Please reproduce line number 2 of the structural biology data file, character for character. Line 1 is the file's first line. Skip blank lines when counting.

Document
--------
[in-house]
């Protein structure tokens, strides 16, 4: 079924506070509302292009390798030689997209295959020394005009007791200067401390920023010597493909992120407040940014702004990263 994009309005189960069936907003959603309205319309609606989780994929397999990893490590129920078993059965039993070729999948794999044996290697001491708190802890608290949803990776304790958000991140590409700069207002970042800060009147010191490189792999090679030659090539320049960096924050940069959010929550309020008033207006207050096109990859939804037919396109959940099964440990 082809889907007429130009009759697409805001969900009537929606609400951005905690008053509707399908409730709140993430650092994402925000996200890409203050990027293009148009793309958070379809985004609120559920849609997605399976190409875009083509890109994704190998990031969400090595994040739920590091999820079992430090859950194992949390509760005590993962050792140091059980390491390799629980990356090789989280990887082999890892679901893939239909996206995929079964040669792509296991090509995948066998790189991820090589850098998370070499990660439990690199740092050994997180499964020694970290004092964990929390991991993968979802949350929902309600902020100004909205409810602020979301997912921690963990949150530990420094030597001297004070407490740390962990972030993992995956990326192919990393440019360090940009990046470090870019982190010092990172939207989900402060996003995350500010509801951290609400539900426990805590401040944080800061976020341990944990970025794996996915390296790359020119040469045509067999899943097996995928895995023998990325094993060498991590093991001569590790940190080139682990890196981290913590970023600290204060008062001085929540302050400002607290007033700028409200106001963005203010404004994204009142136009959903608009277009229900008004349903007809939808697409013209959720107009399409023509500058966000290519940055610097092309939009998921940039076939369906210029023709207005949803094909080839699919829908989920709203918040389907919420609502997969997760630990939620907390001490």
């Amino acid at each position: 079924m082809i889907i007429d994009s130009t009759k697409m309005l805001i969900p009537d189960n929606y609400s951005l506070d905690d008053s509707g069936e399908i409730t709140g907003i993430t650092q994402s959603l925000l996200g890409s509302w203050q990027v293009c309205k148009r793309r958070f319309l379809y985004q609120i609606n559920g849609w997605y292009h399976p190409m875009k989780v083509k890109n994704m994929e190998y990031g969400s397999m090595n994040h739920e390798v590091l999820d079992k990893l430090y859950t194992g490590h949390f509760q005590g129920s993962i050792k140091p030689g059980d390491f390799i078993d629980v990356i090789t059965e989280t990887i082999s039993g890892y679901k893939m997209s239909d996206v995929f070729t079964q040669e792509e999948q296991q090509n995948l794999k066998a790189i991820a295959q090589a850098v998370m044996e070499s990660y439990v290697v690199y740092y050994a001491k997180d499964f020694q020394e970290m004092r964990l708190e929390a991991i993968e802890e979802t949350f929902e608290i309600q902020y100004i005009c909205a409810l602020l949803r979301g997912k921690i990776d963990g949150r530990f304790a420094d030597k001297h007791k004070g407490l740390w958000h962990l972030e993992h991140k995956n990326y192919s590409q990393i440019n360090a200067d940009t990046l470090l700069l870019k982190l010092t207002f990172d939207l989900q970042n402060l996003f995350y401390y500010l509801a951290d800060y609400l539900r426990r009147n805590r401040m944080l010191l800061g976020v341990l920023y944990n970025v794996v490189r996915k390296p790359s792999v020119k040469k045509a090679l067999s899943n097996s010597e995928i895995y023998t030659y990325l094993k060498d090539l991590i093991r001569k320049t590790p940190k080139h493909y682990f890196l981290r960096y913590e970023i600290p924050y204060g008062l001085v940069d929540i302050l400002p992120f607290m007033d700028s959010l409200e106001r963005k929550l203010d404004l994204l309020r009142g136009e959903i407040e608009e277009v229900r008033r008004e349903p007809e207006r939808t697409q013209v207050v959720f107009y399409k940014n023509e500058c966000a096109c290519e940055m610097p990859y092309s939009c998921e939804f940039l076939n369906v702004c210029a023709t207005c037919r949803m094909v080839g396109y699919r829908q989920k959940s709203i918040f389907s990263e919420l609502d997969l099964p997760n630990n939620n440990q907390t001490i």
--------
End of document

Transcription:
């Protein structure tokens, strides 16, 4: 079924506070509302292009390798030689997209295959020394005009007791200067401390920023010597493909992120407040940014702004990263 994009309005189960069936907003959603309205319309609606989780994929397999990893490590129920078993059965039993070729999948794999044996290697001491708190802890608290949803990776304790958000991140590409700069207002970042800060009147010191490189792999090679030659090539320049960096924050940069959010929550309020008033207006207050096109990859939804037919396109959940099964440990 082809889907007429130009009759697409805001969900009537929606609400951005905690008053509707399908409730709140993430650092994402925000996200890409203050990027293009148009793309958070379809985004609120559920849609997605399976190409875009083509890109994704190998990031969400090595994040739920590091999820079992430090859950194992949390509760005590993962050792140091059980390491390799629980990356090789989280990887082999890892679901893939239909996206995929079964040669792509296991090509995948066998790189991820090589850098998370070499990660439990690199740092050994997180499964020694970290004092964990929390991991993968979802949350929902309600902020100004909205409810602020979301997912921690963990949150530990420094030597001297004070407490740390962990972030993992995956990326192919990393440019360090940009990046470090870019982190010092990172939207989900402060996003995350500010509801951290609400539900426990805590401040944080800061976020341990944990970025794996996915390296790359020119040469045509067999899943097996995928895995023998990325094993060498991590093991001569590790940190080139682990890196981290913590970023600290204060008062001085929540302050400002607290007033700028409200106001963005203010404004994204009142136009959903608009277009229900008004349903007809939808697409013209959720107009399409023509500058966000290519940055610097092309939009998921940039076939369906210029023709207005949803094909080839699919829908989920709203918040389907919420609502997969997760630990939620907390001490």